“If you’re not looking for me, you’re not going to find me”: LGU’s panel, part 2

TORONTO — Following up on last month’s ‘Confronting Anti-Black Racism in Travel and Tourism’ online panel discussion, yesterday the organizers behind Let’s Get Uncomfortable hosted Part 2: Accountability and Change.

Shalene Dudley, founder of Latitude Concierge Travels, was back as host and moderator, heading up a panel that included Lauren Gay, founder of the Outdoorsy Diva blog and Outdoorsy Diva podcast, and founding member of the Black Travel Alliance; Kier Matthews, director of sales at Classic Vacations; and Jodie Glean-Mitchell, anti-racism, equity and inclusion educator and founder of REACTCanada – Race Equity Advisory Consulting & Training.


Much of last month’s Part 1 event looked at workplace inequities, and how to action change. Yesterday’s Part 2 took that further with a discussion about the critical importance of ensuring inclusive, safe and welcoming spaces for everyone, in the travel industry and beyond.

Hiring practices at many companies can lay bare “the myth of meritocracy”, says Glean-Mitchell, the idea that anyone who works hard will get ahead and succeed, and get hired.

Discrimination often starts at the resume stage, long before the candidate arrives for the interview, she notes. And when it comes to recruitment, “if you’re not actively looking for Black people and people of colour, then you’re not looking for that excellence,” says Glean-Mitchell. “If you’re not looking for me, you’re not going to find me.”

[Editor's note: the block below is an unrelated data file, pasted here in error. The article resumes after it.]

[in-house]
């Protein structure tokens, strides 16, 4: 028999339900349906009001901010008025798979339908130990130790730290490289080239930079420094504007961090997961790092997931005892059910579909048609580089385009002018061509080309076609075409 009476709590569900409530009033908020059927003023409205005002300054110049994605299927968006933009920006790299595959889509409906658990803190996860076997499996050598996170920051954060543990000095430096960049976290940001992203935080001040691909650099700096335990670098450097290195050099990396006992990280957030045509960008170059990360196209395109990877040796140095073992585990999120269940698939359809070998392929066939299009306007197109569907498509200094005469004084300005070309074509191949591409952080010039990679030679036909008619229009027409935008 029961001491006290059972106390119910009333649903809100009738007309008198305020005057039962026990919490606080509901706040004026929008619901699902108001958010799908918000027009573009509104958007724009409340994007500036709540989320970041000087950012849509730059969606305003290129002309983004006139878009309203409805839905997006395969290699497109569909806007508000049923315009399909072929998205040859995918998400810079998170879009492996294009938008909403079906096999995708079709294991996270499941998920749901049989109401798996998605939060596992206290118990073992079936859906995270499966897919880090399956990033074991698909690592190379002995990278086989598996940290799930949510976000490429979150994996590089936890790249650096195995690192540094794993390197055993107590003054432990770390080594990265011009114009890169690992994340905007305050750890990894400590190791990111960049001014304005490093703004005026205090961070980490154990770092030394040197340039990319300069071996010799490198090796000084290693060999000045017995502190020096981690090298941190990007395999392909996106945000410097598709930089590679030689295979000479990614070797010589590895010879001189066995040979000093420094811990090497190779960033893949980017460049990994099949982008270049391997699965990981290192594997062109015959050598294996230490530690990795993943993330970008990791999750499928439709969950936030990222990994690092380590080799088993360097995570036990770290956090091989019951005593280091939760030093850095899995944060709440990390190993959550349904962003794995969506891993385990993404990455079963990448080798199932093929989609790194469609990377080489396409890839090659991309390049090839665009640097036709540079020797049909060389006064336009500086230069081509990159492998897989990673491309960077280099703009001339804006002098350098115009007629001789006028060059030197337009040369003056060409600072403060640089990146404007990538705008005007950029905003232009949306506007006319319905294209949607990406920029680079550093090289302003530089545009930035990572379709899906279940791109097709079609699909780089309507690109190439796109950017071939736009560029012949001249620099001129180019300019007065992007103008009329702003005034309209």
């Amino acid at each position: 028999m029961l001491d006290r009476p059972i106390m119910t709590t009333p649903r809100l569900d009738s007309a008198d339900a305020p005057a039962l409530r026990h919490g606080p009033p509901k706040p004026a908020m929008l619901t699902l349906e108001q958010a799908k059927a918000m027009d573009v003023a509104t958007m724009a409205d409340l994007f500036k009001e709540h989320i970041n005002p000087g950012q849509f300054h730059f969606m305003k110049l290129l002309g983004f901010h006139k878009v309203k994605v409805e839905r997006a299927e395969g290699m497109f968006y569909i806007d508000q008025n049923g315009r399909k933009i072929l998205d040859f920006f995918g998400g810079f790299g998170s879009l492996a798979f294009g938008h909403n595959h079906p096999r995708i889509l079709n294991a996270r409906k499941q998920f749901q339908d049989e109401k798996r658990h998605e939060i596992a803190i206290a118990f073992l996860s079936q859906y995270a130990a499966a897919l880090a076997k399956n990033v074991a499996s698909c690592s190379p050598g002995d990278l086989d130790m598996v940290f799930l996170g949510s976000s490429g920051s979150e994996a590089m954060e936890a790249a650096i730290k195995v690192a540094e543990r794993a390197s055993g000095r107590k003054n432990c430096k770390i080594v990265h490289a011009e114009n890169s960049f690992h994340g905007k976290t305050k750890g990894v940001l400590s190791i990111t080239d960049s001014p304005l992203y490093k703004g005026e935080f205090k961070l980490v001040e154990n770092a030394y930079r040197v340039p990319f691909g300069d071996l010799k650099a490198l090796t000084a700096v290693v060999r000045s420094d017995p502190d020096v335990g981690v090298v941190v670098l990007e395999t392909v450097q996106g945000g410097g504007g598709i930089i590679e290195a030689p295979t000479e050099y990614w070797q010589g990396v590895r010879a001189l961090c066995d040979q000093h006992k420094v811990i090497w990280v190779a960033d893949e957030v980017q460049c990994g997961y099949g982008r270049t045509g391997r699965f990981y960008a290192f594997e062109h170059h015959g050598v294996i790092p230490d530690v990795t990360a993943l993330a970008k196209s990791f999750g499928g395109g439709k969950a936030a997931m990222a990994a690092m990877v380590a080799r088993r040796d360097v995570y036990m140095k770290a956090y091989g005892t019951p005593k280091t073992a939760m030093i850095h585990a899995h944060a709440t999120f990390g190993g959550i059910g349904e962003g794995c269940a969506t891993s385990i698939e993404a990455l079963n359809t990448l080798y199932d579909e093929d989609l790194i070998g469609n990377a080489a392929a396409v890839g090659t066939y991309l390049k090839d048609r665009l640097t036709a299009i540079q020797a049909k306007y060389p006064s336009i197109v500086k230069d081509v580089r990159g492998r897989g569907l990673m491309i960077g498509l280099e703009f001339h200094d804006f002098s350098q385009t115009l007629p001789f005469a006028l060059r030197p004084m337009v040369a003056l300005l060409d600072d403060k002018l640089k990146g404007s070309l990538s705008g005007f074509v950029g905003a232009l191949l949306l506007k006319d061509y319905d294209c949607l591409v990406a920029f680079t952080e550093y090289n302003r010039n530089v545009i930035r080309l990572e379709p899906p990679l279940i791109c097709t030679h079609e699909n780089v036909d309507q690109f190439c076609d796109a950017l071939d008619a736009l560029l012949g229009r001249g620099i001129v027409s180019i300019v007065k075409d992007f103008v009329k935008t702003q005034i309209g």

Meanwhile Gay says her lived experience as an influencer calls into question decisions she sees surrounding marketing campaigns. She’s a Tampa-based blogger and podcaster whose Outdoorsy Diva social media channels have thousands of followers. When a destination decides not to partner with her on a campaign, “a lot of it is based on metrics, which makes sense. But at the end of the day, what it comes down to is, do you want my followers? There is an untapped market here. You can’t value our worthiness based on that very shallow set of metrics.”

For anyone looking for a starting point, Gay points to organizations like BlackTravelAlliance.com, and also underlines the importance of calling out companies for under-representation, or lack of representation. Talking about a company’s social media channels, she says, “How long do I have to scroll before I see Black people? What do you see in their campaigns that show they are paying attention to our demographic, our money?”

Gay adds that before calling out other companies, people should take a look at what’s going on in their own organization. “What does your representation look like in your organization? Are you working with Black-owned vendors, Black-owned operators? Look in your own yard before you go barking in someone else’s.”

Glean-Mitchell works with companies and organizations in her work as an anti-racism, equity and inclusion educator and founder of REACTCanada – Race Equity Advisory Consulting & Training. Companies can’t just jump in, she says, adding, “There’s a whole change management process that has to be involved in this.”

Glean-Mitchell recommends getting a committee together to begin the planning and consultation process, and setting up an outlet within the company where employees can voice their feedback anonymously. “Get a sense of where the gaps are in your organization,” she says, and then bring in a consultant: “It’s no different than if you’re having issues with money, you bring in financial experts.”

She adds that companies need to have a robust plan in place surrounding education, and ongoing education and accountability measures in place to ensure action.

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